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Women's Depression Not Linked to Low Iron

Women experience more depression during their childbearing years. And twice as many women as men are clinically depressed, according to standardized tests. This gender difference begins in adolescence and is more pronounced among married women aged 25 to 45 with children.

Researchers at ARS' Grand Forks Human Nutrition Research Center in North Dakota wanted to know if this phenomenon is related to marginal iron levels.

About 1 in 5 women of childbearing age has low iron stores, compared to 1 in 60 men, says Janet R. Hunt, a nutritionist and dietitian. So she and psychologist James G. Penland tested the iron status and psychological state of 384 women aged 20 to 45 years.

"Other studies on the question have tended to go both ways," Hunt says. "But there has never been a strong case for a relationship. Our study indicates no relationship between marginal iron status and depression."

The survey volunteers filled out a standard psychological profile and mood checklist and also gave a blood sample. Hunt says the study used the most sensitive tests of iron stores and standardized psychological profiles, unlike some earlier tests.

The researchers found no relationships between mood scores and three signs of iron status in the blood—serum ferritin, serum iron, and hemoglobin. But the study did yield some surprises, says Hunt.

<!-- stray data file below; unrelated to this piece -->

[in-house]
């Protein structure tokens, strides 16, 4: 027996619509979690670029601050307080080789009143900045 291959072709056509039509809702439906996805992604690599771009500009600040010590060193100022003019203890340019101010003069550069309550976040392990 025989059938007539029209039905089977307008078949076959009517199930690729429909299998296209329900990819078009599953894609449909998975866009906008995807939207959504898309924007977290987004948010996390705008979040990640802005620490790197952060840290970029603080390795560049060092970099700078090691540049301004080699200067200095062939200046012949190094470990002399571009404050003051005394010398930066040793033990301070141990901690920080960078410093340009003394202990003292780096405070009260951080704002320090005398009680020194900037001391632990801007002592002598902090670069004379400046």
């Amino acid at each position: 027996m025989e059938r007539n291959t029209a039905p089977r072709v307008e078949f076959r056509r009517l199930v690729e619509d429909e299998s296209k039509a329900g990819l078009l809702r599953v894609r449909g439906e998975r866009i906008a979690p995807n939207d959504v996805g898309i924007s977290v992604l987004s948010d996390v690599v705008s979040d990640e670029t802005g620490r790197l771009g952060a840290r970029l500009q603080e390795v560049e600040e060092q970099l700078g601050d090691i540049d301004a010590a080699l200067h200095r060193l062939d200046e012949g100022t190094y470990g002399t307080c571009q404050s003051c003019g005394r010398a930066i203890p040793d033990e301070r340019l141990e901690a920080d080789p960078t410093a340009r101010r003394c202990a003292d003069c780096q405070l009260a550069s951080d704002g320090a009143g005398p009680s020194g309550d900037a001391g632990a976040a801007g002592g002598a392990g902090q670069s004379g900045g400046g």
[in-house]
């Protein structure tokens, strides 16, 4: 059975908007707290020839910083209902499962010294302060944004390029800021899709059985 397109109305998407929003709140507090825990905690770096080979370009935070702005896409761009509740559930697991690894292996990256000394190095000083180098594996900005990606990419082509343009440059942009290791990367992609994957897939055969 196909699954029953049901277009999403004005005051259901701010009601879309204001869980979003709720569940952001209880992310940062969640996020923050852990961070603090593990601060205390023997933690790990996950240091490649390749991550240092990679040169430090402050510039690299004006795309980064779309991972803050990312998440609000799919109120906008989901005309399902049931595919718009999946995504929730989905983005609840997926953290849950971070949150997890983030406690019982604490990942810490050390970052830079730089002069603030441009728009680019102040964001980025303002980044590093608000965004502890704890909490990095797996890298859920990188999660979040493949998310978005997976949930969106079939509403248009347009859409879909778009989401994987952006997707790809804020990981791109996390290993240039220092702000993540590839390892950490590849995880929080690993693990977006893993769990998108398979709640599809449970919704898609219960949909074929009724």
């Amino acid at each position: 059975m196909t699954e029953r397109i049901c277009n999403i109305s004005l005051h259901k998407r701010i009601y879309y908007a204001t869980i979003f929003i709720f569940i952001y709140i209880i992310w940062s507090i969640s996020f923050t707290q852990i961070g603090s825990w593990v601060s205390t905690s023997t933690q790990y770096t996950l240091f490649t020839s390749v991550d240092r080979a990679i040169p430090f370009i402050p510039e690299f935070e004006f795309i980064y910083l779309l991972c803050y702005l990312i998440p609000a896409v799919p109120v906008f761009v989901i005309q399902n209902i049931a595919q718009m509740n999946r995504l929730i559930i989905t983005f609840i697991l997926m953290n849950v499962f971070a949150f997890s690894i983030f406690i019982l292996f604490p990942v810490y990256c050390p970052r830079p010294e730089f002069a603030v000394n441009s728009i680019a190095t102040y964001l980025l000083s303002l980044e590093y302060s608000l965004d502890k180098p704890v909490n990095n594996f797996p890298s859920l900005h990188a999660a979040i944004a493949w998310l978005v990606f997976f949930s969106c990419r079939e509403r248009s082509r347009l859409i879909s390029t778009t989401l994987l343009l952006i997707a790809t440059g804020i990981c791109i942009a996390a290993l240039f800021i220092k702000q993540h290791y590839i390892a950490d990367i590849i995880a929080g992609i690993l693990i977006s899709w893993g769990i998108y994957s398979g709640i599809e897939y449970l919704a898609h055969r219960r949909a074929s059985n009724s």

Women with low ferritin levels were less likely to describe themselves as depressed or tired than women with normal ferritin. The researchers believe the finding may be unique to this group of women and not representative of the population in general.

A severe iron deficiency, however, could cause fatigue and depression, Hunt says. Anemia would show up in a simple hemoglobin or hematocrit test. "So women experiencing these symptoms would not need to have their ferritin levels tested as has been suggested in the lay press," says Hunt.

More surprises: Iron stores were not associated with meat consumption or the use of iron supplements. But iron stores were higher in women who used oral contraceptives and lower in women who regularly donate blood.—By Judy McBride, Agricultural Research Service Information Staff.

Janet R. Hunt is at the USDA-ARS Grand Forks Human Nutrition Research Center, P.O. Box 9034, University Station, Grand Forks, ND 58202-9034; phone (701) 795-8328, fax (701) 795-8395.

"Women's Depression Not Linked to Low Iron" was published in the May 1999 issue of Agricultural Research magazine.

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